Having made out his curriculum for each class, allowing a score or two of books for each boy, according to class, which he requires the parents to buy in the holidays that they may have an opportunity of looking them over in advance, it seems to me that the teacher of the day-school might yet do something more to secure intellectual co-operation between school and home.

For instance, the parents of children of seven would like to see reproductions of the half-dozen pictures by Titian, or Corot, or Rembrandt, which their child is to study that term; to be reminded of the “Pilgrim’s Progress,” and to hear a stirring page from the “Heroes of Asgard.” Mrs. Frewen Lord’s “Tales from St. Paul’s” would be as interesting to the parents as to their boys and girls, and so, too, would a slight summary of the work to be done in the term. An illustrative passage, read here and there from the children’s book would, I believe, be found of very great interest to parents; while, as for the “pacing,” painting, singing, clay-modelling, drill and so on, these things are usually interesting.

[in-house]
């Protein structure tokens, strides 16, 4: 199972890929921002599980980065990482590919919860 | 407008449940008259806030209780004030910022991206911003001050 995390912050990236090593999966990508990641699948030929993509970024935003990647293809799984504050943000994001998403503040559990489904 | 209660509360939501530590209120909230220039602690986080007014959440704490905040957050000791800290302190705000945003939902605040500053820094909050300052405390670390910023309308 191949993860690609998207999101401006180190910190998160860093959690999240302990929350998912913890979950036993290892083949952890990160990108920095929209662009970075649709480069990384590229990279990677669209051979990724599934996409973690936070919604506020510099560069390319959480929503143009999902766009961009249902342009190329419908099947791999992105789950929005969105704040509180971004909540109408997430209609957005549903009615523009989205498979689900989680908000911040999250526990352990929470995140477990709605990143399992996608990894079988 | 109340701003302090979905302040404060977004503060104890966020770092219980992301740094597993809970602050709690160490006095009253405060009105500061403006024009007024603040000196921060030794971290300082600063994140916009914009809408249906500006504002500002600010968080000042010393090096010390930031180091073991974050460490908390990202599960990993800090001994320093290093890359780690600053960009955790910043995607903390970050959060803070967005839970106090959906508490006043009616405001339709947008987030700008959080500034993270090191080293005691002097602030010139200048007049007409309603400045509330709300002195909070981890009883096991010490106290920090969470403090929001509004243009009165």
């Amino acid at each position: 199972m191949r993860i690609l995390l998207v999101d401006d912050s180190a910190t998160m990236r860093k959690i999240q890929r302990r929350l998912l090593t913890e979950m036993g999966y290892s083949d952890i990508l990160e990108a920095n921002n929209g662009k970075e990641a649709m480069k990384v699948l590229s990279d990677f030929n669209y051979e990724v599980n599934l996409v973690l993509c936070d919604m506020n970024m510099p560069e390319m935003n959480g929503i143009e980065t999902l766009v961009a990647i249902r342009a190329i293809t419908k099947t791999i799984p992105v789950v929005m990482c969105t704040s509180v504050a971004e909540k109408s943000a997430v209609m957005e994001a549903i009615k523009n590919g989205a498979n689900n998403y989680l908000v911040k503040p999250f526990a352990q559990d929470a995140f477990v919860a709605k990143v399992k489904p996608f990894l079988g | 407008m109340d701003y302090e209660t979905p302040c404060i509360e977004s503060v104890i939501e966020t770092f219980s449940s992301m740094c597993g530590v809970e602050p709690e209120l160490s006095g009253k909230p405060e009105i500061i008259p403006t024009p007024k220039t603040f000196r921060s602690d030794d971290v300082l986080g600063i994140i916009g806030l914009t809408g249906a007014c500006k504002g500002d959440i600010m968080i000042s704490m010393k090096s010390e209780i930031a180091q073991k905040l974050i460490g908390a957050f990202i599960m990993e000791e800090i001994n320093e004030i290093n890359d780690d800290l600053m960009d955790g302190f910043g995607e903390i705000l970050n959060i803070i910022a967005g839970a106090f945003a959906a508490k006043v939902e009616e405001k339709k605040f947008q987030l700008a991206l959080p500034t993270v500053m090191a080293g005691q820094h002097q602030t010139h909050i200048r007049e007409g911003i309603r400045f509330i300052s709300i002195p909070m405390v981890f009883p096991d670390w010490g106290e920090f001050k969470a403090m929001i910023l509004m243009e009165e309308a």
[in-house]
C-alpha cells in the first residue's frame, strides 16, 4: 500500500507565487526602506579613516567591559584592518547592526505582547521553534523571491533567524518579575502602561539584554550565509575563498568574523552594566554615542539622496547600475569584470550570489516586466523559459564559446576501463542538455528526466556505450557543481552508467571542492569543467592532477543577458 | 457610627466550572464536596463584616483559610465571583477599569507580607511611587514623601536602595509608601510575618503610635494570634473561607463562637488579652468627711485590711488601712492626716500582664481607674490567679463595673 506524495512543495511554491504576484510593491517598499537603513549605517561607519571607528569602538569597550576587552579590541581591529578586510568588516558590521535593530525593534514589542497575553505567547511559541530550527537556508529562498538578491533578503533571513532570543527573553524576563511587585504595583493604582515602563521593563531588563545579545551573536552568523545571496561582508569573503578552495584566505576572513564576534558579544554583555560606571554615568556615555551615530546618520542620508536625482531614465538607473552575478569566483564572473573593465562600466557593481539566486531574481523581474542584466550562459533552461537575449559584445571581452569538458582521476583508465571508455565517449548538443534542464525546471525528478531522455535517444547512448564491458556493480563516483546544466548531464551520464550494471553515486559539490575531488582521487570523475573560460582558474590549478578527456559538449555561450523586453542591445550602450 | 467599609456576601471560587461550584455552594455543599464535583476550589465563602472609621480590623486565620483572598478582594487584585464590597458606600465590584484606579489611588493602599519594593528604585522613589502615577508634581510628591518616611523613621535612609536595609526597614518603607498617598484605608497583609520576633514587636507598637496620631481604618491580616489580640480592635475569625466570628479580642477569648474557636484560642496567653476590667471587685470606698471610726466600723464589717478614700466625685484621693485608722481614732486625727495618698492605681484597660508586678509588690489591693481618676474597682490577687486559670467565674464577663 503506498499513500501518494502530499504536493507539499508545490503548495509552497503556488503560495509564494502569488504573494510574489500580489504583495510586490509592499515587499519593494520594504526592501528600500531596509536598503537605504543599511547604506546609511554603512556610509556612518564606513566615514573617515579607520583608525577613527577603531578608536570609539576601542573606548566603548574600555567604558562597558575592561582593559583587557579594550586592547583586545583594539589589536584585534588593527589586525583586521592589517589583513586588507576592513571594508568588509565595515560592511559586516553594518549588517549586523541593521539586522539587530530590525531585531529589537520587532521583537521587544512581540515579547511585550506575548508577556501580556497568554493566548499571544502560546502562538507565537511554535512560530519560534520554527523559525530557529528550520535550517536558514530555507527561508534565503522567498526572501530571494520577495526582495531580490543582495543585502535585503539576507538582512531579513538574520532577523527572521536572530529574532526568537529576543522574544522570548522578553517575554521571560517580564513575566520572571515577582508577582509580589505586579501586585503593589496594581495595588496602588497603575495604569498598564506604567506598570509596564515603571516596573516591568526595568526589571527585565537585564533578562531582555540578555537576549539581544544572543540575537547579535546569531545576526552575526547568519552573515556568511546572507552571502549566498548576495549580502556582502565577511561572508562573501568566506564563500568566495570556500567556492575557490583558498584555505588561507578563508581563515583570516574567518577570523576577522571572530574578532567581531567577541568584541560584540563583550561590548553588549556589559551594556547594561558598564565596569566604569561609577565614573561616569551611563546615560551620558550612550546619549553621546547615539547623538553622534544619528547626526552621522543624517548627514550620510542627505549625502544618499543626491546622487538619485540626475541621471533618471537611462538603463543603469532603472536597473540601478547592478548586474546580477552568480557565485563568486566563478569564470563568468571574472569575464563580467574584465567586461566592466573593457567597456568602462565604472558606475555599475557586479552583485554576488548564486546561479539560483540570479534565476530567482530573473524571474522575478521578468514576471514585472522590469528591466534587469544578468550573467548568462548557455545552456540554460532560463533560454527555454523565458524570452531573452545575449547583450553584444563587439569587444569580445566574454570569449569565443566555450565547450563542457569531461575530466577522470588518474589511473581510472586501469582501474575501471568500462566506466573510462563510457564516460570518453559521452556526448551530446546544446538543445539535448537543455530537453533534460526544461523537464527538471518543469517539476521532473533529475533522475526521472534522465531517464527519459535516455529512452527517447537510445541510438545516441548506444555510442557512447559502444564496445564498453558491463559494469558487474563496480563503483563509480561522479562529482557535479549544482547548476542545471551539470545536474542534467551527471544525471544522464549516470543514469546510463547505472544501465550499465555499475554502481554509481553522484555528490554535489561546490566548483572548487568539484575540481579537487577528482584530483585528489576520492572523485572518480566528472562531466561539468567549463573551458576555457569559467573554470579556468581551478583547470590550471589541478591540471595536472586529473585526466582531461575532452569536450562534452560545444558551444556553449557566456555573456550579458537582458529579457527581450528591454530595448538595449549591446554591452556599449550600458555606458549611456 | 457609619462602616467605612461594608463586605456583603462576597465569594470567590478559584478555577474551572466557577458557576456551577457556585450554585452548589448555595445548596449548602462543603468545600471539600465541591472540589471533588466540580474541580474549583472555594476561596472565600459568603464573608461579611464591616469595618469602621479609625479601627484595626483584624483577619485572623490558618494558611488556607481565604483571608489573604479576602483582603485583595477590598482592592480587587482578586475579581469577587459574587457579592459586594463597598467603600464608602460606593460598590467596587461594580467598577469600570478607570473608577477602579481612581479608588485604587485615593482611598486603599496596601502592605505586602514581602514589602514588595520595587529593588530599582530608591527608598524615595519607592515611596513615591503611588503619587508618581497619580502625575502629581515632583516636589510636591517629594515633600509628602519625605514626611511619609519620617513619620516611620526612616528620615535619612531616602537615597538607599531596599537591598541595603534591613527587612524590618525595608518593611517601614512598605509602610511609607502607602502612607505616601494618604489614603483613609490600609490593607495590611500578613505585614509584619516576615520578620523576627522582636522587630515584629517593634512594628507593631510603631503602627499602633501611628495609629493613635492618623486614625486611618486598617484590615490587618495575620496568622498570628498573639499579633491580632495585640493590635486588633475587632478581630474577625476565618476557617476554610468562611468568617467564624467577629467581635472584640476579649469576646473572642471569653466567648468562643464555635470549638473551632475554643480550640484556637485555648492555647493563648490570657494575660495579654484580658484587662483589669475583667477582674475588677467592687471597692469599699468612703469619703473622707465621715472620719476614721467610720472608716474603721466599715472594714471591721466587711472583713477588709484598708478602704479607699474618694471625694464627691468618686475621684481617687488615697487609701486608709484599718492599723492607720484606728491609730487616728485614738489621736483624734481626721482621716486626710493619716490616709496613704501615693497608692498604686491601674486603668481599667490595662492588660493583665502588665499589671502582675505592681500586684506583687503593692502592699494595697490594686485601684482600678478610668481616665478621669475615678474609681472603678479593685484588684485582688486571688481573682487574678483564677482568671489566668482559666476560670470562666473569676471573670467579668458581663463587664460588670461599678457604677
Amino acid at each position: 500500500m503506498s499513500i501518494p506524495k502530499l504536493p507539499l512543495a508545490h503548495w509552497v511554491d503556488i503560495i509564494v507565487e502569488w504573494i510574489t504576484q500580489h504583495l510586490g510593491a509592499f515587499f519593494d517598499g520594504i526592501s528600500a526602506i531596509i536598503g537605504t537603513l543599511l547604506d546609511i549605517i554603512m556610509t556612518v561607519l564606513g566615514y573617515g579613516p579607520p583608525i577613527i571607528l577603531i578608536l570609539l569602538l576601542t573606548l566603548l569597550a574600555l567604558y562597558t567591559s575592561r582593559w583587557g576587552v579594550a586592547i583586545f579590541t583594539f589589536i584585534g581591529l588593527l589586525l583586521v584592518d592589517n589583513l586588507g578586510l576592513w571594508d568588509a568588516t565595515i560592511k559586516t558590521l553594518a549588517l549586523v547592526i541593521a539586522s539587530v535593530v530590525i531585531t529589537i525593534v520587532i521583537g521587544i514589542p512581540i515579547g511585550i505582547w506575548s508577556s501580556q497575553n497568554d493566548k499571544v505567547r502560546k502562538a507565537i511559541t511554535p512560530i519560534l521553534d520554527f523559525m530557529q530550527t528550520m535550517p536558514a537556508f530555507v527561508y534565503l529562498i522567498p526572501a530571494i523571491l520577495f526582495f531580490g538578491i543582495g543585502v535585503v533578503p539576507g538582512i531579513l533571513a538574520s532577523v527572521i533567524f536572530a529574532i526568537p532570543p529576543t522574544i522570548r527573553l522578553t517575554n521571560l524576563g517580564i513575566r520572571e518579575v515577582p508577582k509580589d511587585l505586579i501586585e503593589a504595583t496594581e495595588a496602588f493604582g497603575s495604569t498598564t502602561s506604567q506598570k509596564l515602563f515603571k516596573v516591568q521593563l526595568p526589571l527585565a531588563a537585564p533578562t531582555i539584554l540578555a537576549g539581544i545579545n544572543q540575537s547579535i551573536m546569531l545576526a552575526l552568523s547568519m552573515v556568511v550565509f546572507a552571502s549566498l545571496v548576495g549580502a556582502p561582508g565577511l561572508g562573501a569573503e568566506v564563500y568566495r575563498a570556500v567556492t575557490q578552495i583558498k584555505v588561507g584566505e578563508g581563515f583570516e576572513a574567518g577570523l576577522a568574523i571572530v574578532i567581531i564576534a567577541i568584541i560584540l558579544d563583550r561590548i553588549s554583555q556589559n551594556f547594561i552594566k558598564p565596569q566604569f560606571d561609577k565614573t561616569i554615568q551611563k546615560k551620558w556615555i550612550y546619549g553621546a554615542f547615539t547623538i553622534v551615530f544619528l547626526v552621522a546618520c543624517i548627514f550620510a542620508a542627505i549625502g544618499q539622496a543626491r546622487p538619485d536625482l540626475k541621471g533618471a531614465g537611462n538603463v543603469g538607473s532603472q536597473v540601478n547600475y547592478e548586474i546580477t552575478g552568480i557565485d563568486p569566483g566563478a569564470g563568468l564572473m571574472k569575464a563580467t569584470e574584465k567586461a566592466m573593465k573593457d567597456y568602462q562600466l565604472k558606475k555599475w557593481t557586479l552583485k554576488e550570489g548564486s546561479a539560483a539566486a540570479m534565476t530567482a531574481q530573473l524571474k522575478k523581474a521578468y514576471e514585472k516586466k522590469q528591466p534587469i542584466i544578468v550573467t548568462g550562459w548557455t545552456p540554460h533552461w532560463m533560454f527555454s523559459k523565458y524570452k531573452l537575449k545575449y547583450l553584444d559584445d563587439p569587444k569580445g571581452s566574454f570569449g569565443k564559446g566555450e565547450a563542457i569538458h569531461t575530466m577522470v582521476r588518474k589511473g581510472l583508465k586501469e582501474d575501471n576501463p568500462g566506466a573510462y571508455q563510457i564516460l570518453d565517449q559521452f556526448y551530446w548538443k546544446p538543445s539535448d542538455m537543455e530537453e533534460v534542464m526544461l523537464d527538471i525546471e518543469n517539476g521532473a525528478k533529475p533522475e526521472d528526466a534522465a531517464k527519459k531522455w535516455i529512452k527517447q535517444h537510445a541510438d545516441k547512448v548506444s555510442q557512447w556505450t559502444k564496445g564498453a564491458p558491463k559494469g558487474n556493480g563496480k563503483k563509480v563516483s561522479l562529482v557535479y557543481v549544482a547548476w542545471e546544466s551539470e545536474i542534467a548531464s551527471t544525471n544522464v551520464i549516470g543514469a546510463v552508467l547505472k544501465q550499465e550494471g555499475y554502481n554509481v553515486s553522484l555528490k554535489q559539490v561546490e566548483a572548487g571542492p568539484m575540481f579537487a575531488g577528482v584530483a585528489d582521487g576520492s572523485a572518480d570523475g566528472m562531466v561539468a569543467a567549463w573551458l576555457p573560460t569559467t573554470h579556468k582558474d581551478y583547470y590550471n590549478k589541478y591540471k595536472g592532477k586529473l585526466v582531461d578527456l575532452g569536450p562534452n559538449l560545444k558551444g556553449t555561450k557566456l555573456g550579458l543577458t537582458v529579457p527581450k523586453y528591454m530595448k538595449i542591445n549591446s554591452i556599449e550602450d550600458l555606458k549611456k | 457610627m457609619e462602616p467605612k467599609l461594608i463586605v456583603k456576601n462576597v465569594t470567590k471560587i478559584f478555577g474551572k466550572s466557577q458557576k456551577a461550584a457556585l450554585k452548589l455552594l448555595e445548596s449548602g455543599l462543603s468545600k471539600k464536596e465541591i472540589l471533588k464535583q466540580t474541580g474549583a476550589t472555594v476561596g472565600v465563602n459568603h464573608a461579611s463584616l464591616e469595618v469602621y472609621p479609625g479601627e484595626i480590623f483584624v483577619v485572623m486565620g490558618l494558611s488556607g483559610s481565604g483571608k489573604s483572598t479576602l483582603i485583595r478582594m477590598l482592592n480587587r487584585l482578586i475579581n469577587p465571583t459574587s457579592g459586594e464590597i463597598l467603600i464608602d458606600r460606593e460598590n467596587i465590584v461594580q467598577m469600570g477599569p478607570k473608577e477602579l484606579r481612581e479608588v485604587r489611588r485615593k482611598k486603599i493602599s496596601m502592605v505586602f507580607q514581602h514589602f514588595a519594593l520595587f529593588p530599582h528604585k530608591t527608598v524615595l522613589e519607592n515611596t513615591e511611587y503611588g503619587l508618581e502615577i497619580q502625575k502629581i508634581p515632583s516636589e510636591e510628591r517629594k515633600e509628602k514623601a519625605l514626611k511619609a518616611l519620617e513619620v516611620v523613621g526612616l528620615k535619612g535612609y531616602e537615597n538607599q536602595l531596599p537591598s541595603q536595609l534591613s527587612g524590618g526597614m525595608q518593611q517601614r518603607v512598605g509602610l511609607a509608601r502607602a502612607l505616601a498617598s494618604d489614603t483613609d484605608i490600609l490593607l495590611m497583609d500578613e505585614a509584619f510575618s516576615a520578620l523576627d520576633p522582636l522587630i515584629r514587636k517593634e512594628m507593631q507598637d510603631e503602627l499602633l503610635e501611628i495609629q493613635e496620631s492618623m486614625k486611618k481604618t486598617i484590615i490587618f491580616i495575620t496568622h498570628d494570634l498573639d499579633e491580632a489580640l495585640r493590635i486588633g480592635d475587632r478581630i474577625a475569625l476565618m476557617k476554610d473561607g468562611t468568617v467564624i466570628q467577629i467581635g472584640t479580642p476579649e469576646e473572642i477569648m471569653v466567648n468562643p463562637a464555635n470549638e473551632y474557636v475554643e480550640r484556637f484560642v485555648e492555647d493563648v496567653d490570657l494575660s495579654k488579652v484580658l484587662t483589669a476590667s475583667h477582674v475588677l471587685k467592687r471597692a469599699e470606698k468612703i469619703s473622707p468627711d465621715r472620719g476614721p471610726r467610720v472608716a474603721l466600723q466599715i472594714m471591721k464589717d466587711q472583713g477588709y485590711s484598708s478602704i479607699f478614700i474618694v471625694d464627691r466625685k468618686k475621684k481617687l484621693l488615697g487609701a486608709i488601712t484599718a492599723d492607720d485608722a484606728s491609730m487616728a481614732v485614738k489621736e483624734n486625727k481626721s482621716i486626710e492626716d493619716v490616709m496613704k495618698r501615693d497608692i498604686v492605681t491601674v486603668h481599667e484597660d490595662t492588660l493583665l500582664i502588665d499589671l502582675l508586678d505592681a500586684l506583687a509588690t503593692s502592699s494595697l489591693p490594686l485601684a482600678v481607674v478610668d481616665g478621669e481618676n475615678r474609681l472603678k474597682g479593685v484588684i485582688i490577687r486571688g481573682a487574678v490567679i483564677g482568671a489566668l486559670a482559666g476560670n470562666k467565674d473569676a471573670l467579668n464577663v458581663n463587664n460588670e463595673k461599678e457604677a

The interest of the parents in the school-work should naturally increase as the children get older. Thus, for children of nine or ten, a passage from Plutarch’s “Alexander” might be read with a little résumé of the whole; from Shakespeare’s Richard III.; from Lytton’s “The Last of the Barons”; telling passages from their histories of England and of France; from Buckley’s “Life and Her Children;” from a description of Herefordshire, and so on, with in each case a slight résumé of the term’s work; and a few words on the handicrafts, pictures to be studied, drawing, singing, to be accomplished in the term, would be likely to interest parents.